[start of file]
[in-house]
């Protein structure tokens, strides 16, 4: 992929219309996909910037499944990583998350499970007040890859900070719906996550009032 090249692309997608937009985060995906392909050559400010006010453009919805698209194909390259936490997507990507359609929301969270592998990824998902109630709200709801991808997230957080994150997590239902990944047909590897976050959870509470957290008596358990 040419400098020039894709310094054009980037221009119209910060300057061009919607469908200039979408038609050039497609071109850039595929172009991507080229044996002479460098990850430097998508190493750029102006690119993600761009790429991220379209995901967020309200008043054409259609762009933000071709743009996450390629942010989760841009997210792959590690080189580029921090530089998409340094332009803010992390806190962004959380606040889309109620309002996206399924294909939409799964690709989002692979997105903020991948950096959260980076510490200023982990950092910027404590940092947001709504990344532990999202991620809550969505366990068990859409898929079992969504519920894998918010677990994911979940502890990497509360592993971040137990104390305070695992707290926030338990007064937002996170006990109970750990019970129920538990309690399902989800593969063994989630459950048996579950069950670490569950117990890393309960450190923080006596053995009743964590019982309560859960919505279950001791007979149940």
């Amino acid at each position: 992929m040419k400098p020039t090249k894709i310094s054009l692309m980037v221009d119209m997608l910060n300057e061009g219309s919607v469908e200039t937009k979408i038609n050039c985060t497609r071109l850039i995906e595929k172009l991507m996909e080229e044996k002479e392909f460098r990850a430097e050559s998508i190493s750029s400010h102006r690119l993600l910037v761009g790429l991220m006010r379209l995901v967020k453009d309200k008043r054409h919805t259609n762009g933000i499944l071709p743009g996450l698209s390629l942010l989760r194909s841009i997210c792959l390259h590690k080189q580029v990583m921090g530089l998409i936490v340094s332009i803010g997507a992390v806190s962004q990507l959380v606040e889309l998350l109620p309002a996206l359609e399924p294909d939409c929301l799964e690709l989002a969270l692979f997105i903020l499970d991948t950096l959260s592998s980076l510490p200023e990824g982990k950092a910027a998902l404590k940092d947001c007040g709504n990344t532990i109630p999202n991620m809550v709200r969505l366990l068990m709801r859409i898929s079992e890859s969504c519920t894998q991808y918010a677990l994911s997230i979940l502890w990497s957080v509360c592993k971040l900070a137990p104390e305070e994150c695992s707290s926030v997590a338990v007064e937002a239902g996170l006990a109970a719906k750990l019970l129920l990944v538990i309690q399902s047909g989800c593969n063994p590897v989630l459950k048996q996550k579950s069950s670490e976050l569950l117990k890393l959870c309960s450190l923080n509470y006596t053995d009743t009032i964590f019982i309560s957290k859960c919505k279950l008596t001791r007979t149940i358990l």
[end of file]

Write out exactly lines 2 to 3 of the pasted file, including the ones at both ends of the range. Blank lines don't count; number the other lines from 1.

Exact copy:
């Protein structure tokens, strides 16, 4: 992929219309996909910037499944990583998350499970007040890859900070719906996550009032 090249692309997608937009985060995906392909050559400010006010453009919805698209194909390259936490997507990507359609929301969270592998990824998902109630709200709801991808997230957080994150997590239902990944047909590897976050959870509470957290008596358990 040419400098020039894709310094054009980037221009119209910060300057061009919607469908200039979408038609050039497609071109850039595929172009991507080229044996002479460098990850430097998508190493750029102006690119993600761009790429991220379209995901967020309200008043054409259609762009933000071709743009996450390629942010989760841009997210792959590690080189580029921090530089998409340094332009803010992390806190962004959380606040889309109620309002996206399924294909939409799964690709989002692979997105903020991948950096959260980076510490200023982990950092910027404590940092947001709504990344532990999202991620809550969505366990068990859409898929079992969504519920894998918010677990994911979940502890990497509360592993971040137990104390305070695992707290926030338990007064937002996170006990109970750990019970129920538990309690399902989800593969063994989630459950048996579950069950670490569950117990890393309960450190923080006596053995009743964590019982309560859960919505279950001791007979149940």
């Amino acid at each position: 992929m040419k400098p020039t090249k894709i310094s054009l692309m980037v221009d119209m997608l910060n300057e061009g219309s919607v469908e200039t937009k979408i038609n050039c985060t497609r071109l850039i995906e595929k172009l991507m996909e080229e044996k002479e392909f460098r990850a430097e050559s998508i190493s750029s400010h102006r690119l993600l910037v761009g790429l991220m006010r379209l995901v967020k453009d309200k008043r054409h919805t259609n762009g933000i499944l071709p743009g996450l698209s390629l942010l989760r194909s841009i997210c792959l390259h590690k080189q580029v990583m921090g530089l998409i936490v340094s332009i803010g997507a992390v806190s962004q990507l959380v606040e889309l998350l109620p309002a996206l359609e399924p294909d939409c929301l799964e690709l989002a969270l692979f997105i903020l499970d991948t950096l959260s592998s980076l510490p200023e990824g982990k950092a910027a998902l404590k940092d947001c007040g709504n990344t532990i109630p999202n991620m809550v709200r969505l366990l068990m709801r859409i898929s079992e890859s969504c519920t894998q991808y918010a677990l994911s997230i979940l502890w990497s957080v509360c592993k971040l900070a137990p104390e305070e994150c695992s707290s926030v997590a338990v007064e937002a239902g996170l006990a109970a719906k750990l019970l129920l990944v538990i309690q399902s047909g989800c593969n063994p590897v989630l459950k048996q996550k579950s069950s670490e976050l569950l117990k890393l959870c309960s450190l923080n509470y006596t053995d009743t009032i964590f019982i309560s957290k859960c919505k279950l008596t001791r007979t149940i358990l």